Wednesday, December 19, 2012

Tell your senators today: Let the majority rule in the Senate

The Employee Free Choice Act would be the law of the land today if it weren't for the modern filibuster. In 2008, the bill making it easier to organize a union passed the House and had majority support in the Senate. But it was extremely easy for anti-worker senators to prevent a vote on the bill. All they had to do was to get 41 people to vote to continue debate. No one had to stand up and talk ... and talk ... and talk ... to kill a bill.

It wasn't just EFCA that got bottled up in the Senate. The House in 2008-09 passed 435 pieces of legislation, many of them helpful to working people. They weren't discussed for a second in the Senate because anti-worker extremists in the Senate easily prevented it.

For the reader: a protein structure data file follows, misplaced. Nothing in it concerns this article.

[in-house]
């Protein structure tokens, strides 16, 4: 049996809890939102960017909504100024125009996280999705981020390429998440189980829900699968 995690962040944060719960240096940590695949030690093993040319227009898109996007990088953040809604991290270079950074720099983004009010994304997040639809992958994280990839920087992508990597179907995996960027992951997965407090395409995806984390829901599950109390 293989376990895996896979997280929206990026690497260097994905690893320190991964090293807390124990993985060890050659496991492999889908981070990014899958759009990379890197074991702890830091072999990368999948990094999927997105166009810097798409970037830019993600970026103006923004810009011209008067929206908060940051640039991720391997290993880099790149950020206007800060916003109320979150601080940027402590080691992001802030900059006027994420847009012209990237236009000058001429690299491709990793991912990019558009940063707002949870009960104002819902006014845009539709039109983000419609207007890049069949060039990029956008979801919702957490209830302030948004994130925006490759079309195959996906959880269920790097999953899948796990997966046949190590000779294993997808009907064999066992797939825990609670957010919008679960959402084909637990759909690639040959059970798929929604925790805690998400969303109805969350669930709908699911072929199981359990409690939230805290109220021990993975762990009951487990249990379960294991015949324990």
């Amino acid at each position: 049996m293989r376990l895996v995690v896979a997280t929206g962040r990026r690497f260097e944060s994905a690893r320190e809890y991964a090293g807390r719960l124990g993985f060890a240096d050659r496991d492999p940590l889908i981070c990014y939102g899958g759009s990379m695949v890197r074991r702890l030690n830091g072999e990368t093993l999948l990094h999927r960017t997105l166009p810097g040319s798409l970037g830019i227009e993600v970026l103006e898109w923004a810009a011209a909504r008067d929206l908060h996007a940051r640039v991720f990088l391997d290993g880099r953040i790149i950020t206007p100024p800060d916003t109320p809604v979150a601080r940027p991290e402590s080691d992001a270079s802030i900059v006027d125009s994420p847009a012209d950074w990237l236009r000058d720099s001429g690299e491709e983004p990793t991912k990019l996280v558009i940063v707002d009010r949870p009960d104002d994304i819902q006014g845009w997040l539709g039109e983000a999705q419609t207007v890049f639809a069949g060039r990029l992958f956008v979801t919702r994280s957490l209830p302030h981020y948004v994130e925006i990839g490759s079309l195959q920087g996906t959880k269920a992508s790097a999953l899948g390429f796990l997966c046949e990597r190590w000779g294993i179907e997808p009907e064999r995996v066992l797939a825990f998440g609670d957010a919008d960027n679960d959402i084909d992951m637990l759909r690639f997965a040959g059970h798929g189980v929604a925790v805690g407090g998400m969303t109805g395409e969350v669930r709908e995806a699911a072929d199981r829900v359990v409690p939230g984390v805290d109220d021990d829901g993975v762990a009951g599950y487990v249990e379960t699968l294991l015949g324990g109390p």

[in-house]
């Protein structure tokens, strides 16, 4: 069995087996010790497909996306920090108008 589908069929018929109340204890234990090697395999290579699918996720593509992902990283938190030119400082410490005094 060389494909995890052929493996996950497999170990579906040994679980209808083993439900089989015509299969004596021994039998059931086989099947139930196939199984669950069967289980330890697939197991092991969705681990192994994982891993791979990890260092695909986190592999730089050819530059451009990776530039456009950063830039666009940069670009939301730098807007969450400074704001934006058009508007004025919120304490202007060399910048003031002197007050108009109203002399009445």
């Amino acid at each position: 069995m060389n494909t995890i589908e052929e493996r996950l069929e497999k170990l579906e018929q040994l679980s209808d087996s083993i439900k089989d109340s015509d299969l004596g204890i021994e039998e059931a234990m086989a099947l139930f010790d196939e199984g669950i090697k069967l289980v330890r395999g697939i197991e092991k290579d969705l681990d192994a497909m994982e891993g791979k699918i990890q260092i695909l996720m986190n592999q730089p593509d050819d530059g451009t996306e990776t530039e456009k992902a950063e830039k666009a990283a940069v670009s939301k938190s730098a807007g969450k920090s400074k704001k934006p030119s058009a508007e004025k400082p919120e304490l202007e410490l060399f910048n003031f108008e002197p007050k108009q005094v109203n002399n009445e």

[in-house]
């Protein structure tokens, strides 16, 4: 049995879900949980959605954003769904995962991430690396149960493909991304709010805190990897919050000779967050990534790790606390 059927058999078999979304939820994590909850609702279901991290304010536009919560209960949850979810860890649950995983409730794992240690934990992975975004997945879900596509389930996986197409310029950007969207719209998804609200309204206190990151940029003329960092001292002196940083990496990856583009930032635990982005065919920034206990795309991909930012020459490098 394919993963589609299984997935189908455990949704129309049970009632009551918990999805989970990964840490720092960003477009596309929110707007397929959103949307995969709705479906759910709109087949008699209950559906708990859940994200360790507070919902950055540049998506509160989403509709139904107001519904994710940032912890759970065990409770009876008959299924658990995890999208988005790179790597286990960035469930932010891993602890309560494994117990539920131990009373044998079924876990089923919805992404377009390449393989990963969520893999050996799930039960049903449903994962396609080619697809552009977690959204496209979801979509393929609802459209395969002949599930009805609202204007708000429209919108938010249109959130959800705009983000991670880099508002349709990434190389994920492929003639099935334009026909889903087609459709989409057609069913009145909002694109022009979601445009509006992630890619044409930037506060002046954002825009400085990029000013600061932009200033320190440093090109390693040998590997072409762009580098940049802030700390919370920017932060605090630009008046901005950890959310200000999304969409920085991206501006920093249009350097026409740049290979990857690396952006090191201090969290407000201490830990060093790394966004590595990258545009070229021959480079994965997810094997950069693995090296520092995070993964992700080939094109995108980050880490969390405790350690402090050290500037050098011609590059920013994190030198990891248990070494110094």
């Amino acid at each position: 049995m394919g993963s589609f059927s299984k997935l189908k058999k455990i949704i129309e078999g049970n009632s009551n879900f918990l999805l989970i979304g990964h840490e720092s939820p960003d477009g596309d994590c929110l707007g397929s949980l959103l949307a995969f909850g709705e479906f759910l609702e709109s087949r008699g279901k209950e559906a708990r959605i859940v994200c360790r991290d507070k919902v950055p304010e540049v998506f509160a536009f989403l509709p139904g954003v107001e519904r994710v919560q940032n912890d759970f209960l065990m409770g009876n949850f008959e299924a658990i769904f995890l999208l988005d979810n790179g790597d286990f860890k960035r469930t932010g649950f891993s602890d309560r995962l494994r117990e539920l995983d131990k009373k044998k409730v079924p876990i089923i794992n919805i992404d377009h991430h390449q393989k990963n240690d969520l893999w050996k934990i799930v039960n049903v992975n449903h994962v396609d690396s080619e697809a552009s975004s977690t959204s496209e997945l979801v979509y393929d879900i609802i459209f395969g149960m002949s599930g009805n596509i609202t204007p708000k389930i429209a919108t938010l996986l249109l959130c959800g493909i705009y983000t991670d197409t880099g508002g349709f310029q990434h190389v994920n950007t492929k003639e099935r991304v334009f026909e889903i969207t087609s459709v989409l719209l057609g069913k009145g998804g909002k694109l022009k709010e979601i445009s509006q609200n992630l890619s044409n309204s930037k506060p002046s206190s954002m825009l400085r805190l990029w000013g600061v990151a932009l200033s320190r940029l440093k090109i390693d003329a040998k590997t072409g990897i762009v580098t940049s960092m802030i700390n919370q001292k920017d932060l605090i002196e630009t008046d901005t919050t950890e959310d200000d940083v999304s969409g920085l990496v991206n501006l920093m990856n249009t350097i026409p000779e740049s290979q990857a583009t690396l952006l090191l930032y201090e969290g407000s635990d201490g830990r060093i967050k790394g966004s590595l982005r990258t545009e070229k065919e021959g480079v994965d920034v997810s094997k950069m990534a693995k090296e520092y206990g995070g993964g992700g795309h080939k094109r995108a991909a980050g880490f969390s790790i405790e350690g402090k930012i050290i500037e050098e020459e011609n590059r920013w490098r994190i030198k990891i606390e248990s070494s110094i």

In other words: The majority doesn't rule in the Senate any more.

Our brothers and sisters at the Communications Workers of America want to change that. Today is a call-in day to Fix the Filibuster. Call the Senate switchboard at 202-224-3121 and tell your Senator to end silent filibusters.

The Teamsters are supporting the Fix the Senate Now proposal, which would require senators to actually stand up and talk -- the way Jimmy Stewart did in "Mr. Smith Goes to Washington."

Here's what else the Fix the Senate Now proposal would do:

  • Those objecting to legislation should only have one opportunity to filibuster legislation. Specifically, the ability to bring up a bill for simple debate (the motion to proceed) should not be subjected to a filibuster.
  • Those wishing to filibuster legislation must actually hold the floor and be required to actually debate the legislation. It would end "silent" filibusters where one Senator quietly objects and is not required to take the Senate floor.
  • Instead of the burden required to break a filibuster being on the majority to deliver 60 votes, those objecting to the legislation and wishing to filibuster must produce 41 votes to sustain a filibuster.
  • The process for approving nominations should be streamlined, including shortening the amount of time required for debate once a nomination is brought to the Senate floor.